I always feel like someone’s watching me. Tell me, is it just a dream? ~ Somebody’s Watching Me, Rockwell
I believe in ghosts.
There. I said it. And lots of other people do, too. I know this because I picked up some chips and guacamole the other night after yoga, and on the bag was written an essay, titled, Two Minutes About Ghosts, by the author Amy Tan.
Ghosts are among us, she writes. And she counts herself as one of what she says is 42 percent of Americans who believe in ghosts, too.
I have followed Amy Tan as a writer. She writes captivating stories about the intricacies of families throughout many generations. And it’s no matter who is alive and who is not. Her characters love and argue and whisper and holler, often from one realm and into the other.
When my son was several months old, I used to rock him in the nursery. And I remember feeling so peaceful and secure. I’d feed him and sing to him and always feel so sure. I was positive he was supposed to be with me, and that together with his sister we’d always be three. But I also remember something more. I’d watch as he’d stare across the floor, engaged by something I couldn’t see. And it was then that I knew we had some ghostly company!
On my bag of chips and guacamole, Amy Tan writes: Defying science and reason, my mother sailed into my bedroom the night after she died, looking like a statically charged hologram of light. I was punched breathless with the strongest emotions I have ever felt and they are now stored in my intuition as a writer.
Now, I’ve never seen a ghost fly into my room, but I do believe some spirits have made their presence known, namely my grandmother and my great aunt. Aside from appearing in my freckles and in my taste for butter, they show themselves at every milestone by turning out the lights. Whenever something’s going on, whether good or bad, several bulbs burn out, and it’s then that I know these two are about.
They also hang around when I write at my kitchen table. I turn on my grandmother’s chandelier lights and wind the clocks, and I feel as peaceful and secure as when I rocked my son so many years before.
And just the other day, a friend come over to help around the house. He did some spackling and some painting, and when it came time to wash the brick walk, he grabbed a pair of boots from his truck. And later when we sat down to lunch, he kicked out his feet to exclaim his luck.
Do you know whose boots these were? he asked, as I looked over to see. And before I could guess, he said, These were your uncle’s. He was always good to me!
This was a surprise! It hadn’t been that long since my uncle had passed away. Immediately, I sent a text to my cousin about her father’s boots. And her response surprised me, too. She wrote back to say that this very day was her father’s yahrzeit, the Jewish anniversary of his death.
And here was my friend in his boots, and it was then that I knew my uncle had joined us for lunch.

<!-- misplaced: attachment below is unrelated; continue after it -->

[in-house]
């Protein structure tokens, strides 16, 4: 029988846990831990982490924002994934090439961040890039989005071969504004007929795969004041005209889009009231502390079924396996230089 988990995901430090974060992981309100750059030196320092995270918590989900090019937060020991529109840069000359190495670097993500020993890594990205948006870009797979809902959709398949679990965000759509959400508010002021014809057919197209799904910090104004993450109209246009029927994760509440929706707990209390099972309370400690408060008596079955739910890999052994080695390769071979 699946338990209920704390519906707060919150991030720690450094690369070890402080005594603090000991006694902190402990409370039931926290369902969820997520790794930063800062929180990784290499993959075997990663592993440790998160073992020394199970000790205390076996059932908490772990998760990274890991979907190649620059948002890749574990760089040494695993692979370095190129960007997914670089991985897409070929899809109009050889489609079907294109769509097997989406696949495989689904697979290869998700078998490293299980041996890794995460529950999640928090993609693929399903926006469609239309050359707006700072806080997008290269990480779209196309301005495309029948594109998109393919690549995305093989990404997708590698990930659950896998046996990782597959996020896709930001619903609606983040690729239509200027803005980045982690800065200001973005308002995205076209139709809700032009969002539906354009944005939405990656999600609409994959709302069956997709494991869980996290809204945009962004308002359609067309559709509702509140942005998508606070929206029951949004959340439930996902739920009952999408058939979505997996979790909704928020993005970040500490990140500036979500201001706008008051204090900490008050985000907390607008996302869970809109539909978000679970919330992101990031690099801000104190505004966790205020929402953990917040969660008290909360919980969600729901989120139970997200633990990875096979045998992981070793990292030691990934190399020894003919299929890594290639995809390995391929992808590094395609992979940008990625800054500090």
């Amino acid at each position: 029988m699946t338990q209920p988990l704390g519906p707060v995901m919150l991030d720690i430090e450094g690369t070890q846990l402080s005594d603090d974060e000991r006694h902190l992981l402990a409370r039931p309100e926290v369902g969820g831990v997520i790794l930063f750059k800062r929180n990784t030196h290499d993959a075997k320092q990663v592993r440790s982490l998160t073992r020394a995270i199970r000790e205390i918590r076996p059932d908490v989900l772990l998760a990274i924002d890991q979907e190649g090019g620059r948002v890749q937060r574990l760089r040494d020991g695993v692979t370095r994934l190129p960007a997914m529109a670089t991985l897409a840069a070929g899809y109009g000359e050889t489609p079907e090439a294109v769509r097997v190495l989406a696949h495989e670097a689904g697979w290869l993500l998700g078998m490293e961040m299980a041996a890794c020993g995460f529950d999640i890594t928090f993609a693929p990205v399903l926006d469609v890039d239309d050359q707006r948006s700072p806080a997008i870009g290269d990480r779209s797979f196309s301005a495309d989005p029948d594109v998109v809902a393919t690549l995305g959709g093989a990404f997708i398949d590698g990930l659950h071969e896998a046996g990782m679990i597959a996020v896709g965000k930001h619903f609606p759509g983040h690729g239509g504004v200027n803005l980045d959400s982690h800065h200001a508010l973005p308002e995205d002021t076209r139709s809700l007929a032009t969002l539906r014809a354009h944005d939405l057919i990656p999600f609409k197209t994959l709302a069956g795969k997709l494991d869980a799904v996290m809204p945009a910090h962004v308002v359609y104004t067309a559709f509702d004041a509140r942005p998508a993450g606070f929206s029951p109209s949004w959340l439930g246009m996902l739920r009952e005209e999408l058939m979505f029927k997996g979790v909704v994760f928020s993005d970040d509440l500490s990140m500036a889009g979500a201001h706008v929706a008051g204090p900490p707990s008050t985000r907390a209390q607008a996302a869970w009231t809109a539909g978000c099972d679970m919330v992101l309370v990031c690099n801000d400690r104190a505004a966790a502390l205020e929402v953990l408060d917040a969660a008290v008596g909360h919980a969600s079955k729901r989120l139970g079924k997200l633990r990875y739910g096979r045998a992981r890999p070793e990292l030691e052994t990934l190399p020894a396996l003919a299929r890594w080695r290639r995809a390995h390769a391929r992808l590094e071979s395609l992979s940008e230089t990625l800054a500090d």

Such spirited visits aren’t ever really scary; more often, they are simply reassuring. But I have to admit to a few occasions when I’ve awakened in the night to a feeling that’s not alright, when there is a little fear because I know a spirit is near. In the dark I’ve opened my eyes to see a greenish glowing, and it’s then that I know something above me is floating. But all I do is simply roll over. I turn my back and pay no attention. And I don’t think of it further nor give it a mention.
I wonder about the people who don’t believe in ghosts. Where do they think we were before, and where do they think we go after?
Amy Tan writes about her husband who was never a believer until the day he heard the tune to Jeopardy whistled behind his back. And then he heard it again while he was in the shower. She says it took him being naked and alone, but he finally believed!
But to believe what we see, we have to see what we believe, and that always depends on what we perceive.
At yoga, I practice at a studio with a ceiling that’s been insulated with some kind of gray foam. Surrounding the duct work are ripples of foam that form various shapes and shadows with different dips and dents. And throughout the practice when our drishti, or gaze, has us looking up, I see the ceiling’s sights, the formations in the foam like clouds across the sky.
And I wonder about what it is I think I see. Are the images only there because they’re seen by me?
I see mushrooms and someone in a forward fold. I see Michelangelo’s angels from the chapel of old. And I see lovers and mountains and so much more. And I see Papa Smurf just above the door!
And when I move through the practice, something happens to me. I loosen enough to set myself free. And out pop the ghosts of the innermost me. They come into focus as I twist and reach. I see them all, and I acknowledge each. There’s the little one who needs holding tight, and the older one who tries to do right. And there’s even the one who was the good wife, who finally woke up to her very own life.
The practice uncovers all who I’ve been and strips away each until it’s just me in the end. And I lie there as a form on the floor, ready to be shaped by whatever’s in store. And I greet this new self with a silent sigh, and to the others I bid a heartfelt goodbye.
And I can’t believe that so long ago what I feel was described by Michelangelo.
I saw the angel in the marble, the sculptor said, and I carved until I set him free.
And that’s exactly what the practice does to me. It carves and it carves until I come to be. And it releases the ghosts that none of us see, except for that smurf who’s still watching me!